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Old 25-11-2010, 12:23   #1
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BatteryMINDer on Wind Power

I plan to install a BatteryMINDer Model 12248 for continuous charging/conditioning/desulfation of my house bank of three Lifeline 210 ah AGM batteries. I wonder if anyone on this forum has experience with this charger/conditioner? All reviews that I've found elsewhere are very positive. BatteryMINDer® 12-Volt 2, 4, or 8 Amp Charger-Maintainer-Desulfator-Conditioner w/ABS-248 | All | Battery Chargers by

My plan is to disconnect my existing wind turbine (Air-X Marine) from my house bank and connect it to a new 210 ah AGM battery, and from that battery wire an inverter. The BatteryMINDer would plug into the inverter and be connected to the house bank for continuous charging/conditioning/desulfation from wind power (solar to be added later). My other charging circuits - alternators and shore power automatic charger - would remain as they are. I'd have the option of plugging the BatteryMINDer into shore power for long-term maintenance during storage. The new battery would extend my house bank energy capacity while remaining separate. As I refine my plan, any constructive comments on this scheme would be welcome.

Safe Sailing,
JamuJoe - Durango, CO
S/V JAMU - Western Caribbean
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Old 16-01-2013, 19:48   #2
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Re: BatteryMINDer on Wind Power

Hi! JAMU, I have looked at the system your ether, are going to..or are using now. I have been myself wondering why this is not evolved more then us.. meaning You and I..LOL I understand the charging unit concept however, What are we really missing here? I hope someone with battery sense will add some value here. I read a paper that was done and find it quite interesting. will copy it on here..

** Batteries are like a box of chocolates.. you never know what you get!

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Old 16-01-2013, 20:04   #3
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Re: BatteryMINDer on Wind Power


- EDTA (ethylene diamine tetra acetic acid) is well known to the medical
profession as a chelator that tie up poisonous heavy metal ions to form
a chelate or complex ion that can be eliminated from the body. This
same reaction will occur in a
battery to drive lead sulfate to
dissolution. This reaction does not destroy the EDTA, rather the EDTA
is regenerated and the sulfate is precipitated to the bottom of the
- Proponents of EDTA therapy recommend that EDTA be added to new
batteries as a preventive medicine. 4 years ago friend bought 5 new
batteries. 4 batteries treated, one did not. The untreated
died last year, all 4 treated batteries load test like new.
- EDTA is a dry white powder available as DI-SODIUM SALTS or
TETRA-SODIUM SALTS. It's the TETRA-SODIUM you want for your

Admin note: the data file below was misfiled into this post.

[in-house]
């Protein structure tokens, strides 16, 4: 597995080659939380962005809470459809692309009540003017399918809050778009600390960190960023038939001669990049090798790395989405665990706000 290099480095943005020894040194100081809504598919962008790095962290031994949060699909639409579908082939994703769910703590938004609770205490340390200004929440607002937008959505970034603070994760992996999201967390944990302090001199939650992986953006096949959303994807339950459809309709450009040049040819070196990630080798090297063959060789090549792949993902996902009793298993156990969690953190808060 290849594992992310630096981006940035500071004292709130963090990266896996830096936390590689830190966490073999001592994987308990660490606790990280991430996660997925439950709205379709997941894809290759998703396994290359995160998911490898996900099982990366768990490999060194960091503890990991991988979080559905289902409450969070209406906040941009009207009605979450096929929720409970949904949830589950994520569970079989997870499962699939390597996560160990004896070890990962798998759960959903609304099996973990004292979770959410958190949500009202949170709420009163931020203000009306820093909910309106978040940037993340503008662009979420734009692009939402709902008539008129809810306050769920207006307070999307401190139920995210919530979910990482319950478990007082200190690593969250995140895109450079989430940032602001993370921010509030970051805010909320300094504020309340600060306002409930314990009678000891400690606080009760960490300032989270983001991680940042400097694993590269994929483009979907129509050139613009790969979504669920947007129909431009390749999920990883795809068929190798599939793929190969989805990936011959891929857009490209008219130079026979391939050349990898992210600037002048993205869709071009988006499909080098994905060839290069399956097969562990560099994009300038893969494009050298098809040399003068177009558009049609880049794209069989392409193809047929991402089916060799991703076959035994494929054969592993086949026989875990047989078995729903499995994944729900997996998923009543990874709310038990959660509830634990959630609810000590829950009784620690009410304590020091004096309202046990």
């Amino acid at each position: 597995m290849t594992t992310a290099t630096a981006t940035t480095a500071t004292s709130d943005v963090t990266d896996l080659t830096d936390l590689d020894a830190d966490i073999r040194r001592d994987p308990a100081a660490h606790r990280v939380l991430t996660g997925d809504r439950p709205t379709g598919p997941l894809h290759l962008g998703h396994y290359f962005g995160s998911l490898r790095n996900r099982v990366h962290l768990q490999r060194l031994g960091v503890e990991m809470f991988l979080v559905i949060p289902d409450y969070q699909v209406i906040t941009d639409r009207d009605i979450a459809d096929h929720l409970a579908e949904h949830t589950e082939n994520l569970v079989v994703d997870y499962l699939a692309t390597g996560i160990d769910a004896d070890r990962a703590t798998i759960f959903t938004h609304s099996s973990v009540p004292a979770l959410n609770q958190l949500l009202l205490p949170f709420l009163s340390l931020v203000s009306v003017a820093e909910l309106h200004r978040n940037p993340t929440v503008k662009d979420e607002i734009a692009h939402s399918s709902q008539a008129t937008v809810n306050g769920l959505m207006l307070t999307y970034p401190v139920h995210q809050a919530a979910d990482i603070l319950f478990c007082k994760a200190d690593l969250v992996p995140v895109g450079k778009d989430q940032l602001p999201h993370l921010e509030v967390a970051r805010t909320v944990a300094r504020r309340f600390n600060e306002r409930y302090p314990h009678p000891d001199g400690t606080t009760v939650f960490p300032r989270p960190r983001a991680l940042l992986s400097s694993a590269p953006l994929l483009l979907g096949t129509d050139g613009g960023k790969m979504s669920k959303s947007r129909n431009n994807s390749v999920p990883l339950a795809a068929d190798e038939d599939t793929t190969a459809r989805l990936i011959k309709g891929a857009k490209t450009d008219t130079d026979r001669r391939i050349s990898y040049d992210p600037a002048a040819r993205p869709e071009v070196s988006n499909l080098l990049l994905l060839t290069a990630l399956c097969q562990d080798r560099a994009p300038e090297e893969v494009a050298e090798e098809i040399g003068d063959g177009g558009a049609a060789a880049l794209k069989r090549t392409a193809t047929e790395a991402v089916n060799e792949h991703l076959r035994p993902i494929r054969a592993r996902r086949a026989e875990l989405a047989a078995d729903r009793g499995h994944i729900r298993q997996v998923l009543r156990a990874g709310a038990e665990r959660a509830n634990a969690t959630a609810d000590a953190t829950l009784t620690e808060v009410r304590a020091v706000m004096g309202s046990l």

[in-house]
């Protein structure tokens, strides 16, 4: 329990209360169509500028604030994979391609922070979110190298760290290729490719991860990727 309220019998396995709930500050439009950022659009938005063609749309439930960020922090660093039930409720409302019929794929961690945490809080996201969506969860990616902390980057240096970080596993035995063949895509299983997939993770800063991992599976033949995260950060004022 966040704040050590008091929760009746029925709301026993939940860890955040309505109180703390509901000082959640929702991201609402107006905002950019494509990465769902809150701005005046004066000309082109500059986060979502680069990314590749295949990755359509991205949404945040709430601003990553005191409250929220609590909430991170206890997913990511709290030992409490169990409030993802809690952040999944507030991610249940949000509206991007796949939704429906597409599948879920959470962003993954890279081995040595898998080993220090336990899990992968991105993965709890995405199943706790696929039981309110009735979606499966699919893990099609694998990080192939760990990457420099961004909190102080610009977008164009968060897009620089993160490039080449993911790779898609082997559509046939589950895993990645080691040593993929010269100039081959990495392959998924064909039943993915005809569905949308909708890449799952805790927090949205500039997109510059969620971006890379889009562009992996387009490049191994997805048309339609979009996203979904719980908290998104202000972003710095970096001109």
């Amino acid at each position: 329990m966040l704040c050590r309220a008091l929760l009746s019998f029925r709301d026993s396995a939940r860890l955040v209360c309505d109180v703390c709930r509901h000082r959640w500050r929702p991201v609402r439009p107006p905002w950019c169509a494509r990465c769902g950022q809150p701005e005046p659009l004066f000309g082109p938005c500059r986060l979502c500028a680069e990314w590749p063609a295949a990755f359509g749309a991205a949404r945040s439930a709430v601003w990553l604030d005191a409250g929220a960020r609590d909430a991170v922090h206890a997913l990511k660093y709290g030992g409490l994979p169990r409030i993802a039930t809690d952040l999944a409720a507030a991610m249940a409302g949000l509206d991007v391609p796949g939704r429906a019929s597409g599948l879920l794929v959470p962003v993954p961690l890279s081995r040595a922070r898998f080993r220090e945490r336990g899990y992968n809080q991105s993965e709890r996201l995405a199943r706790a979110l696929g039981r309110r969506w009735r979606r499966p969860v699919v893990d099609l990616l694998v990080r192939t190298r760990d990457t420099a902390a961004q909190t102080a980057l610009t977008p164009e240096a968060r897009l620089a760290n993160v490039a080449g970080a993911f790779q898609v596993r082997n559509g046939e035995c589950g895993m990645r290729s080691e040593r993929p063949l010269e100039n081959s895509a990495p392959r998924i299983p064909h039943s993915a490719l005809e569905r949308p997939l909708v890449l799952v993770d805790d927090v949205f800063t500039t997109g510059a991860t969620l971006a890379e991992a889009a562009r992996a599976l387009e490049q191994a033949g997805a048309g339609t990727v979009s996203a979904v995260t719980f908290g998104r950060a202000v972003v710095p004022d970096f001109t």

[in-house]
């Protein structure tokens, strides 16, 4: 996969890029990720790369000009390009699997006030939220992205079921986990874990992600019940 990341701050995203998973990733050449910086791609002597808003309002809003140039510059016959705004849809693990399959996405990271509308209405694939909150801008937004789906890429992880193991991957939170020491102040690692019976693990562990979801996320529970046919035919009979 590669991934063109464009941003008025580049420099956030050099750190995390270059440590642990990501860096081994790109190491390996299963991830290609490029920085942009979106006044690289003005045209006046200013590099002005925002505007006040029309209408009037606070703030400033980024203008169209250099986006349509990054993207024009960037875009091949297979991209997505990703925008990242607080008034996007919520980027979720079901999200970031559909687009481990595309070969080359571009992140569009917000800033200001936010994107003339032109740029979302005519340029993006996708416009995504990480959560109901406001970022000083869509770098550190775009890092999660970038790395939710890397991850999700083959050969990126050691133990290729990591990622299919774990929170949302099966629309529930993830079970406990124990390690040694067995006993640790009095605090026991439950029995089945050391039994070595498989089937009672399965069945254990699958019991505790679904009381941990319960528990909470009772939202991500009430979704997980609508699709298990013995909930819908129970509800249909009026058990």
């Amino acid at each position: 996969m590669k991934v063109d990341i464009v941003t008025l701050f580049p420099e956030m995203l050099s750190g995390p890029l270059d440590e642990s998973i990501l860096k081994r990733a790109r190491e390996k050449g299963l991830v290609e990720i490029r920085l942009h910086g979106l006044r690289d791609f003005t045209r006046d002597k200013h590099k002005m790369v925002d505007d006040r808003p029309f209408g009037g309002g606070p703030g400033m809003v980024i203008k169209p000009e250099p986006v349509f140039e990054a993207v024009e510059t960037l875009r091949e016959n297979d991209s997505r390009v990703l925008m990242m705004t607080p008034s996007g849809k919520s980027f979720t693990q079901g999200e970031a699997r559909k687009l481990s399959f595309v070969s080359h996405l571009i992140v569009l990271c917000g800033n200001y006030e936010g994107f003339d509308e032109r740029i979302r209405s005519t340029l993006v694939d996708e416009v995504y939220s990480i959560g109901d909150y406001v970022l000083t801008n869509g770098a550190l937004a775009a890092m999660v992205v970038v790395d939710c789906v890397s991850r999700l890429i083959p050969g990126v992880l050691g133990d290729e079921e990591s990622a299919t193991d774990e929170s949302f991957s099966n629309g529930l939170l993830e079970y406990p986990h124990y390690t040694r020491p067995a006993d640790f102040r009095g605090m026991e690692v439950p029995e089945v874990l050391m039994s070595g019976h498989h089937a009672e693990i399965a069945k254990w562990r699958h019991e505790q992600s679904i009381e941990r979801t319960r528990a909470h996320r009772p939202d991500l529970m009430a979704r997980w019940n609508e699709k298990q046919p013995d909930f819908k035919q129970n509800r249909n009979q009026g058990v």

battery. Friend
paid US$ 4/kilo in Penang - 80 Chulia Street - Owner 81.
- Be aware that EDTA will not dissolve in
battery acid but dissolves
easily in distilled water so.. “DON’T” try dumping the powder directly into
- How much? Best information so far is one tablespoon EDTA/liter of
cell capacity. This doesn't seem all that precise so try 1
tablespoon per cell on a 70AH
battery. For larger batteries scale up.
Use a proper kitchen measuring spoon, not the eating kind, EDTA
dissolves easily in an equal amount of distilled water. Mix, dissolving
the lumps, then add the EDTA solution to your
battery one cell at a time.

Be aware this therapy will not restore life to shorted, disintegrated,
or warped plates but will restore badly sulfated batteries that have
been left unused awaiting disposal.

- In most cases a one time treatment is all that’s required for
batteries in service. Deep cycle batteries from the scrap yard if badly
sulfated may require a double treatment and a month connected to your
bank for results.
- Friend visited the
battery graveyard at a Marina and found several test
specimens. Example: a
battery that measured 11.8V no load and
absolutely zero under load test will now start a diesel after 3 weeks
connected to his bank. At time of this writing these junk batteries have
been in service about 4 years and show no sign of degradation.
- Treatment as preventive medicine to new batteries gets no reaction.

But be careful; pour slowly into an old, heavily sulfated
battery. It
will boil, spit, sputter, and quickly get hot just sitting there before
- Over the long term the chelate will collect in the bottom until it
starts to cover plates and reduce available area. friend assured that the
chelate is an insulator so all that will happen is reduction of plate
area reducing
battery performance. The BIG question: can this chelate
be flushed and
battery life can start over as a virgin?
- Apart from my friend's experience - I have 1
battery that is still operating
my radio after 8 years continuous service - secret = Charge no more than a
digitally calibrated float charge of 13.52 volts - plus a shot of EDTA 5 years ago.

I tried to find it again and failed to find it.. So who ever wrote this Many Thanks!!
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Old 17-01-2013, 02:13   #4
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Lead acid batteries require that precipitated sulfate to function. It needs to be dissolved and reacted into the electrolyte as sulfuric acid. That is what charging does. Especially the well-proven trickle and equalization charging regimens.

Seriously, the magic way to restore a lead acid battery is to buy a new one. Nothing quite like new batteries.
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